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  • Author or Editor: Josefa Ros Velasco x
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In: The Culture of Boredom
In: The Culture of Boredom
In: The Culture of Boredom
In: The Culture of Boredom
In: The Culture of Boredom

Abstract

The Culture of Boredom was born in fall 2017, when the outstanding national and international specialists in Boredom Studies, from a variety of disciplines such as psychology, philosophy, sociology, anthropology, comparative literature, and aesthetics, to name a few, and including myself, started discussing the importance of research and work together to move forward the study of boredom as a modern phenomenon, traditionally approached by sociologists and philosophers, by involving new discourses on modern boredom from literature and art as well as from sociology and philosophy, in order to throw light on the holistic comprehension of boredom beyond psychology.

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In: The Culture of Boredom

Abstract

The Culture of Boredom was born in fall 2017, when the outstanding national and international specialists in Boredom Studies, from a variety of disciplines such as psychology, philosophy, sociology, anthropology, comparative literature, and aesthetics, to name a few, and including myself, started discussing the importance of research and work together to move forward the study of boredom as a modern phenomenon, traditionally approached by sociologists and philosophers, by involving new discourses on modern boredom from literature and art as well as from sociology and philosophy, in order to throw light on the holistic comprehension of boredom beyond psychology.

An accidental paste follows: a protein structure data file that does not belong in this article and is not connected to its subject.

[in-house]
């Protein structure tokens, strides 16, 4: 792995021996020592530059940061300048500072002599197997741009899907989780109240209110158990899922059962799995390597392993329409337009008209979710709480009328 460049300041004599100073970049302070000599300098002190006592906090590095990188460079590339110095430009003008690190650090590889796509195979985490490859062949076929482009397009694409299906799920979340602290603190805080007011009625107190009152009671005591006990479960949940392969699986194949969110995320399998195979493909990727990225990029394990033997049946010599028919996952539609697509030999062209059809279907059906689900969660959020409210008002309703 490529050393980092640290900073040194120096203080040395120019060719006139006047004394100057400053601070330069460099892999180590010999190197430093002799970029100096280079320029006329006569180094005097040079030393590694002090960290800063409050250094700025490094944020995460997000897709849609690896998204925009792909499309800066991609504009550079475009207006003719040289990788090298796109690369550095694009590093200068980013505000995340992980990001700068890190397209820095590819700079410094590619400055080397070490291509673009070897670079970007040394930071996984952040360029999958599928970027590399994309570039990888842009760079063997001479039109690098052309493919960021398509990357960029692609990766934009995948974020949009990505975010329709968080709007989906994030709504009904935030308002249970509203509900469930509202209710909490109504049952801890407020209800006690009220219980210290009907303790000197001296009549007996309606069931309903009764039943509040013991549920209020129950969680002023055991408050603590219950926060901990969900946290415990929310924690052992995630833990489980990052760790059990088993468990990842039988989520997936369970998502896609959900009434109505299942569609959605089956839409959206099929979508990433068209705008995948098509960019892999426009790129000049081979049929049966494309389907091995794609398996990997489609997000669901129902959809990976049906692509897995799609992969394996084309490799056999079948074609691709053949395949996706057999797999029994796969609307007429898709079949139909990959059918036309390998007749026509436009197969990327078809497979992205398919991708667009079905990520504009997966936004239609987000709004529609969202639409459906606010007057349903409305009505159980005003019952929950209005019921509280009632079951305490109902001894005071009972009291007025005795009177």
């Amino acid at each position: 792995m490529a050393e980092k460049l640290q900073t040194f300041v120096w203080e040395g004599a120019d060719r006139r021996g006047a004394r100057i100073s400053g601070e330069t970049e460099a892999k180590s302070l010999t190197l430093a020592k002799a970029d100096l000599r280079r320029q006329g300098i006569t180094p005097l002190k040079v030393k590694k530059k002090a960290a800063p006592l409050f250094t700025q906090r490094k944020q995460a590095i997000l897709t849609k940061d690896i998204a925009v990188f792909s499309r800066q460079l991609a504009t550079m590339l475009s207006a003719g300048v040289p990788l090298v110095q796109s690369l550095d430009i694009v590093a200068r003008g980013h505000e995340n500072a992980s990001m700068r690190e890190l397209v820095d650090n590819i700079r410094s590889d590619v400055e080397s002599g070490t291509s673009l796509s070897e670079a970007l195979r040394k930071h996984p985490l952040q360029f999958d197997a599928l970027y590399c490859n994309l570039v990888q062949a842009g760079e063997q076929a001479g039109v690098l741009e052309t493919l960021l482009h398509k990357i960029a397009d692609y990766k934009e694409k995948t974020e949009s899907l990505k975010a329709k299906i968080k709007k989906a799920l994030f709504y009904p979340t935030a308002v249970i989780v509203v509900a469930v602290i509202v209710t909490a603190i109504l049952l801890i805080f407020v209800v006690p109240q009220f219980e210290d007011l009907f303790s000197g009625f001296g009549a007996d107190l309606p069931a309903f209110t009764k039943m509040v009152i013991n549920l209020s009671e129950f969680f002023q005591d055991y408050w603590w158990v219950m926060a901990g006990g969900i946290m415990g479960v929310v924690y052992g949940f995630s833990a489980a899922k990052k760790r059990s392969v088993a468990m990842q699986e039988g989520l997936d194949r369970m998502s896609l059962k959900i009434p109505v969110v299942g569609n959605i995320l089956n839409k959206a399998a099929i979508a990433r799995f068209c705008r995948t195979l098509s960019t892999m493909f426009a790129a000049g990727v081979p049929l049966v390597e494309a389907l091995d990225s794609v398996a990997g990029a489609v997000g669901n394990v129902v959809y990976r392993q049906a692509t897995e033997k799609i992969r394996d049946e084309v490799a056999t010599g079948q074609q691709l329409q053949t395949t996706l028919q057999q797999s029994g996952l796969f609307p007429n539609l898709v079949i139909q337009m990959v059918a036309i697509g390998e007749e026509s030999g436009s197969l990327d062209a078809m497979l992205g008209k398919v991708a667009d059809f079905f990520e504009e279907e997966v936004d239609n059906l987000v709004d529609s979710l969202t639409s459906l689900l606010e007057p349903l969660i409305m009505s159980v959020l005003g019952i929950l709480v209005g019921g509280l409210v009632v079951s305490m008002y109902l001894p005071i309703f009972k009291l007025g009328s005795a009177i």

Full Access
In: The Culture of Boredom
In: The Culture of Boredom
Volume Editor:
The Culture of Boredom is a collection of essays by well-known specialists reflecting from philosophical, literary, and artistic perspectives, in which the reader will learn how different disciplines can throw light on such an appealing, challenging, yet still not fully understood, phenomenon. The goal is to clarify the background of boredom, and to explore its representation through forgotten cross-cutting narratives beyond the typical approaches, i.e. those of psychology or psychiatry. For the first time this experienced group of scholars gathers to promote a cross-border dialogue from a multidisciplinary perspective.

Abstract

Empathy is normally defined as the psychological identification with the feelings, thoughts or attitudes of another. Stated differently, empathy is the ability to understand what another person is experiencing and put oneself in someone else’s position. This contribution attempts to be a reflection on the evolutionary and ‘revolutionary’ role of empathy in human evolution by paying attention to the conditions of possibility and the presence of empathic behaviours in pre-sapiens’ prehistory. On the basis of the knowledge provided by specialists in multiple disciplines such as neuropaleontology, prehistoric ethnology, psychology and philosophical anthropology, we will first establish how different levels of empathy were possible in our ancestors as cognitive and social complexity was gradually developed over time and which factors were responsible for and made possible our current ability to empathise. Following from the above, we will address the understanding of the biological and sociological evolutionary function of empathy, that is to say, what was – or/and is – the role of empathy in the evolution towards the species Homo sapiens. The aim of this exercise is not only to get to know more about the nature of empathy and its anthropogenesis but to show that the role of empathy in our global time remains the same in evolutionary terms, i.e., to promote both the mutual understanding and cooperation necessary for the prosperity of peoples and the realisation of private interests.

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In: Empathy: Emotional, Ethical and Epistemological Narratives